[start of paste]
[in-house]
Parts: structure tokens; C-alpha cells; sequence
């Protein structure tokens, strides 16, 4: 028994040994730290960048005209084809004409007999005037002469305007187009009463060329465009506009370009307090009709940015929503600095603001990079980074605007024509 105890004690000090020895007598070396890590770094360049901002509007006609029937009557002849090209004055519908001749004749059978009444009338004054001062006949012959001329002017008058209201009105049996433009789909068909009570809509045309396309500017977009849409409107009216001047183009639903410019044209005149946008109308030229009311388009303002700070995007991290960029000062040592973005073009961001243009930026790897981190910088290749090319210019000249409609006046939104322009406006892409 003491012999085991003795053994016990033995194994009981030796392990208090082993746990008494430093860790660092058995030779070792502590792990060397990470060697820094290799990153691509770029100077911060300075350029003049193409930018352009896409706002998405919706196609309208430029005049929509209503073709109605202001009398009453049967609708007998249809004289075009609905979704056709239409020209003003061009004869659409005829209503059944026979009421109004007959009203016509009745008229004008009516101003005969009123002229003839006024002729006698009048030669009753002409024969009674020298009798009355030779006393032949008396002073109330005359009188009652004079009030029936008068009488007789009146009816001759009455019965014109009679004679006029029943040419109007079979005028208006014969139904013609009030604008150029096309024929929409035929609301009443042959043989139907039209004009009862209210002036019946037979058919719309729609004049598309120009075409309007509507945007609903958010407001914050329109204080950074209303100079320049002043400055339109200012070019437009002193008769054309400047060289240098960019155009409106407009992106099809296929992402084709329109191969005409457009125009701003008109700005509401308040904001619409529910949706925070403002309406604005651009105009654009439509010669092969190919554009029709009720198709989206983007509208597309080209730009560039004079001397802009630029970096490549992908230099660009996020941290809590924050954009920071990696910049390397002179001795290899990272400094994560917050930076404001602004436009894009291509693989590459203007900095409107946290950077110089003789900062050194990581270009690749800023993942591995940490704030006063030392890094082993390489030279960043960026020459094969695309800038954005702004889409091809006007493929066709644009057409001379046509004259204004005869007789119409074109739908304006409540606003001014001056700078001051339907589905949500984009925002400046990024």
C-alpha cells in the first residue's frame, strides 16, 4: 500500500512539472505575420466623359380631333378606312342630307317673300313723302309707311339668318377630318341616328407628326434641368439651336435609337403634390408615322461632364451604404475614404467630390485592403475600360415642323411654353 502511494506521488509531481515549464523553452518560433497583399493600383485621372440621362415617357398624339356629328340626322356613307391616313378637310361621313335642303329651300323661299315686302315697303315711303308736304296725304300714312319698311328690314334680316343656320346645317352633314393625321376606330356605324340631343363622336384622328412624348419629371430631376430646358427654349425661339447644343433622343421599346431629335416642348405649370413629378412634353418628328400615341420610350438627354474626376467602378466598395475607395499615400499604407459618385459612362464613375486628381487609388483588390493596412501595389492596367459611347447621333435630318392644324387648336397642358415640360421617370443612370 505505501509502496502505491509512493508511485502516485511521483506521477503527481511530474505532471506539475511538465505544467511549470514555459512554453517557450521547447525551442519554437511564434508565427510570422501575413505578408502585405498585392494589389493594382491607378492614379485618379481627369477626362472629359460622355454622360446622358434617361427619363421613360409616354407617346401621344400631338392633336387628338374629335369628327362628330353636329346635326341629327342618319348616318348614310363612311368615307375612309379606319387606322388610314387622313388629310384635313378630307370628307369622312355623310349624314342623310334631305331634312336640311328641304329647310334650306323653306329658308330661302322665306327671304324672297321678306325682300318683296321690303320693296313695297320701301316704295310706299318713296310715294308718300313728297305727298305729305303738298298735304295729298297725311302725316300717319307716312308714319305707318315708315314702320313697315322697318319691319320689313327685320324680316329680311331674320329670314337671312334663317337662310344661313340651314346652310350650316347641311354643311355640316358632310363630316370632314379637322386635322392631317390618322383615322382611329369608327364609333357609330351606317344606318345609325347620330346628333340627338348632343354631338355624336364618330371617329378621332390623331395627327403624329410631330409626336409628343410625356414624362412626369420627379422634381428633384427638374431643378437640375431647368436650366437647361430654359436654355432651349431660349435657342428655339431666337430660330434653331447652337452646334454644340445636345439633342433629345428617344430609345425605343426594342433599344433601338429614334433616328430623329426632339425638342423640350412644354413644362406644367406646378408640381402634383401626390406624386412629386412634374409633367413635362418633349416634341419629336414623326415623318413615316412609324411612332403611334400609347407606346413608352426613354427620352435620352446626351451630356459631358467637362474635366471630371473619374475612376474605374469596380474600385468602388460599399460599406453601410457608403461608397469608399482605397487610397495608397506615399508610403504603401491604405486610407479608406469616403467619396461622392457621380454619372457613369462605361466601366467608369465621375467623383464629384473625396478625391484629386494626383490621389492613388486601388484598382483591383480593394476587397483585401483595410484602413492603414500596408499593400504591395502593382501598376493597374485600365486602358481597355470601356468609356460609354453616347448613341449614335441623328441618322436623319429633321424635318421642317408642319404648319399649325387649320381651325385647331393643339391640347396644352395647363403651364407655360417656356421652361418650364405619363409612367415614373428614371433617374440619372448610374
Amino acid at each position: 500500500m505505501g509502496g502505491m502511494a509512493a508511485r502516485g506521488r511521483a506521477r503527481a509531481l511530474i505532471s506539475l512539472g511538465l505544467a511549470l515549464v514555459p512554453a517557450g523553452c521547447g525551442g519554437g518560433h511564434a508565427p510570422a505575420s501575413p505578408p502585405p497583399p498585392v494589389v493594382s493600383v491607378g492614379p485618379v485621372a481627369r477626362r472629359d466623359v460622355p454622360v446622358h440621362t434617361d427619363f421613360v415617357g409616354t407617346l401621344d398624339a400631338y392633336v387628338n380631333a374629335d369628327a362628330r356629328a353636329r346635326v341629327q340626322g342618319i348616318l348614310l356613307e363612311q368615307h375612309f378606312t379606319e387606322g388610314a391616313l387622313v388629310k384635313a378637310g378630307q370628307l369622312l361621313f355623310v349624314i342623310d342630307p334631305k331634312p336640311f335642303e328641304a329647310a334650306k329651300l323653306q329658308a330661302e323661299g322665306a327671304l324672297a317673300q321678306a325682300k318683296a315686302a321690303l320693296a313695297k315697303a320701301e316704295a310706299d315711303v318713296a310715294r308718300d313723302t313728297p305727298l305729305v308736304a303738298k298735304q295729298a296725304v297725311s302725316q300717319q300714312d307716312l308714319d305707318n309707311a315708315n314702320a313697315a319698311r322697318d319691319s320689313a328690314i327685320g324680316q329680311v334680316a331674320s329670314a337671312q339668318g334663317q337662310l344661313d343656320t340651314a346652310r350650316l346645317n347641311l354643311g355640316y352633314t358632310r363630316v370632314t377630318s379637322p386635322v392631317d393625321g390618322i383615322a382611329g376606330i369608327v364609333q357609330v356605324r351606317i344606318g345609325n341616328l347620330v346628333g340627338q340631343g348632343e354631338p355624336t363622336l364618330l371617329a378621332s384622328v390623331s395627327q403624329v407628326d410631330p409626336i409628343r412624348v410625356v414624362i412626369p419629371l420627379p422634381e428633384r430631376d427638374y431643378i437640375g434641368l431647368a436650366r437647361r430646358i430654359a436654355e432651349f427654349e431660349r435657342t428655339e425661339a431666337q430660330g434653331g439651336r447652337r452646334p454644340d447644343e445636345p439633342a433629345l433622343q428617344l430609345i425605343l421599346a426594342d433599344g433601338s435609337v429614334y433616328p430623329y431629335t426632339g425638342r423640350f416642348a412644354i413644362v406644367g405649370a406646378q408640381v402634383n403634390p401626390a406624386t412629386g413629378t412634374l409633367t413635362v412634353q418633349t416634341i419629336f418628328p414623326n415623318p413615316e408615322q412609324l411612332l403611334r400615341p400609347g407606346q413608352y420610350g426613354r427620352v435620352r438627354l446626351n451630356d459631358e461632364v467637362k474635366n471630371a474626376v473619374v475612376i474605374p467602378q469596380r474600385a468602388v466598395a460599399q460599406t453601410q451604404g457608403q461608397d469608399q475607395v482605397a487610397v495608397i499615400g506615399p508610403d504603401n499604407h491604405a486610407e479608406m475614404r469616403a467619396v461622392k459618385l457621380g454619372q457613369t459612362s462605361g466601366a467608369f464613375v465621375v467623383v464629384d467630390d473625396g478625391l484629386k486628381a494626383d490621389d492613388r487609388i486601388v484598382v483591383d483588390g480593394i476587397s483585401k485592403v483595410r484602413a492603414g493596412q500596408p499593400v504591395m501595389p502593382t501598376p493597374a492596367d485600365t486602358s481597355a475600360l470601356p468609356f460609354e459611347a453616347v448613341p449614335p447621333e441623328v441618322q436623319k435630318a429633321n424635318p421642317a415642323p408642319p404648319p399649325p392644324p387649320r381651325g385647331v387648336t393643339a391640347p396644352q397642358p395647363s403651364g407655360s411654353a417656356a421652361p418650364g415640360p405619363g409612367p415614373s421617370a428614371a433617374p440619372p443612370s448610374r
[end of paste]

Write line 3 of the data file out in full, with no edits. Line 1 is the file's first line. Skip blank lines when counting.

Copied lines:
């Protein structure tokens, strides 16, 4: 028994040994730290960048005209084809004409007999005037002469305007187009009463060329465009506009370009307090009709940015929503600095603001990079980074605007024509 105890004690000090020895007598070396890590770094360049901002509007006609029937009557002849090209004055519908001749004749059978009444009338004054001062006949012959001329002017008058209201009105049996433009789909068909009570809509045309396309500017977009849409409107009216001047183009639903410019044209005149946008109308030229009311388009303002700070995007991290960029000062040592973005073009961001243009930026790897981190910088290749090319210019000249409609006046939104322009406006892409 003491012999085991003795053994016990033995194994009981030796392990208090082993746990008494430093860790660092058995030779070792502590792990060397990470060697820094290799990153691509770029100077911060300075350029003049193409930018352009896409706002998405919706196609309208430029005049929509209503073709109605202001009398009453049967609708007998249809004289075009609905979704056709239409020209003003061009004869659409005829209503059944026979009421109004007959009203016509009745008229004008009516101003005969009123002229003839006024002729006698009048030669009753002409024969009674020298009798009355030779006393032949008396002073109330005359009188009652004079009030029936008068009488007789009146009816001759009455019965014109009679004679006029029943040419109007079979005028208006014969139904013609009030604008150029096309024929929409035929609301009443042959043989139907039209004009009862209210002036019946037979058919719309729609004049598309120009075409309007509507945007609903958010407001914050329109204080950074209303100079320049002043400055339109200012070019437009002193008769054309400047060289240098960019155009409106407009992106099809296929992402084709329109191969005409457009125009701003008109700005509401308040904001619409529910949706925070403002309406604005651009105009654009439509010669092969190919554009029709009720198709989206983007509208597309080209730009560039004079001397802009630029970096490549992908230099660009996020941290809590924050954009920071990696910049390397002179001795290899990272400094994560917050930076404001602004436009894009291509693989590459203007900095409107946290950077110089003789900062050194990581270009690749800023993942591995940490704030006063030392890094082993390489030279960043960026020459094969695309800038954005702004889409091809006007493929066709644009057409001379046509004259204004005869007789119409074109739908304006409540606003001014001056700078001051339907589905949500984009925002400046990024």